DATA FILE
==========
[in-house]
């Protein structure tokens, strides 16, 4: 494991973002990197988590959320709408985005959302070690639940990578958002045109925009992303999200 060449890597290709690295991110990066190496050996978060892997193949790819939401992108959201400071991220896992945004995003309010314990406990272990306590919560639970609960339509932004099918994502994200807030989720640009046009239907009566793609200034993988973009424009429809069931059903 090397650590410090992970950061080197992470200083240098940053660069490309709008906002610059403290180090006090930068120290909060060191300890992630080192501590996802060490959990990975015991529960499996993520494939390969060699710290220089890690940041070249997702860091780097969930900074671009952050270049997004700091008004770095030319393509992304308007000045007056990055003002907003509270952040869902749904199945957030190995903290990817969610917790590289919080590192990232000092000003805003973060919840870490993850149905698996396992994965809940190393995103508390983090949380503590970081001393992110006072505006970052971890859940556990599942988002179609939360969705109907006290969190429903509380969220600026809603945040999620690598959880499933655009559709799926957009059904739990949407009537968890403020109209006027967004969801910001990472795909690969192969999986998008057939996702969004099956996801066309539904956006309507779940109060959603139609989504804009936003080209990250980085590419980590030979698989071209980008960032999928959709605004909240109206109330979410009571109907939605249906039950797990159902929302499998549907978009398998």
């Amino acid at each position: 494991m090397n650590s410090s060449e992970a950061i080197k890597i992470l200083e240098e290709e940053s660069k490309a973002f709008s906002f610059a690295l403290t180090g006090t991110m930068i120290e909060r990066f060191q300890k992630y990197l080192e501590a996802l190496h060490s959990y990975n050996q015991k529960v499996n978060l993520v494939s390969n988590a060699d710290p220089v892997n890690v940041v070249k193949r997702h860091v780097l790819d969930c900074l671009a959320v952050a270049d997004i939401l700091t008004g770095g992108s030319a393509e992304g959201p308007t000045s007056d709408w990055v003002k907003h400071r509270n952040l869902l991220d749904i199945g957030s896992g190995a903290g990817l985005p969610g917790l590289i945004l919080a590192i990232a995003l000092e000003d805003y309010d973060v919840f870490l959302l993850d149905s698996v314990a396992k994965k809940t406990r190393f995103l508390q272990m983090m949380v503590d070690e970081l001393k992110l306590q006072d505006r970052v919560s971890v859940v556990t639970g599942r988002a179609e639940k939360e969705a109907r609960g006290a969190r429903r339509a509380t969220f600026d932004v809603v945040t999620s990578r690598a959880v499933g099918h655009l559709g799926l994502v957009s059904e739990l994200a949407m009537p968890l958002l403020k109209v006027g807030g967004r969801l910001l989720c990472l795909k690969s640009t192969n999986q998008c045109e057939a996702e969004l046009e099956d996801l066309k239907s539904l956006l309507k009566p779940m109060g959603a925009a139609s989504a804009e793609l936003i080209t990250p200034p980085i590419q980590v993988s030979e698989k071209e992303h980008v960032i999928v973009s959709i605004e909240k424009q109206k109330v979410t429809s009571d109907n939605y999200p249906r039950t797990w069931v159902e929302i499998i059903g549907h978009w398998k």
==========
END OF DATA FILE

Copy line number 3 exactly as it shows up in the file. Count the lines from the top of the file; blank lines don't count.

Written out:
């Amino acid at each position: 494991m090397n650590s410090s060449e992970a950061i080197k890597i992470l200083e240098e290709e940053s660069k490309a973002f709008s906002f610059a690295l403290t180090g006090t991110m930068i120290e909060r990066f060191q300890k992630y990197l080192e501590a996802l190496h060490s959990y990975n050996q015991k529960v499996n978060l993520v494939s390969n988590a060699d710290p220089v892997n890690v940041v070249k193949r997702h860091v780097l790819d969930c900074l671009a959320v952050a270049d997004i939401l700091t008004g770095g992108s030319a393509e992304g959201p308007t000045s007056d709408w990055v003002k907003h400071r509270n952040l869902l991220d749904i199945g957030s896992g190995a903290g990817l985005p969610g917790l590289i945004l919080a590192i990232a995003l000092e000003d805003y309010d973060v919840f870490l959302l993850d149905s698996v314990a396992k994965k809940t406990r190393f995103l508390q272990m983090m949380v503590d070690e970081l001393k992110l306590q006072d505006r970052v919560s971890v859940v556990t639970g599942r988002a179609e639940k939360e969705a109907r609960g006290a969190r429903r339509a509380t969220f600026d932004v809603v945040t999620s990578r690598a959880v499933g099918h655009l559709g799926l994502v957009s059904e739990l994200a949407m009537p968890l958002l403020k109209v006027g807030g967004r969801l910001l989720c990472l795909k690969s640009t192969n999986q998008c045109e057939a996702e969004l046009e099956d996801l066309k239907s539904l956006l309507k009566p779940m109060g959603a925009a139609s989504a804009e793609l936003i080209t990250p200034p980085i590419q980590v993988s030979e698989k071209e992303h980008v960032i999928v973009s959709i605004e909240k424009q109206k109330v979410t429809s009571d109907n939605y999200p249906r039950t797990w069931v159902e929302i499998i059903g549907h978009w398998k």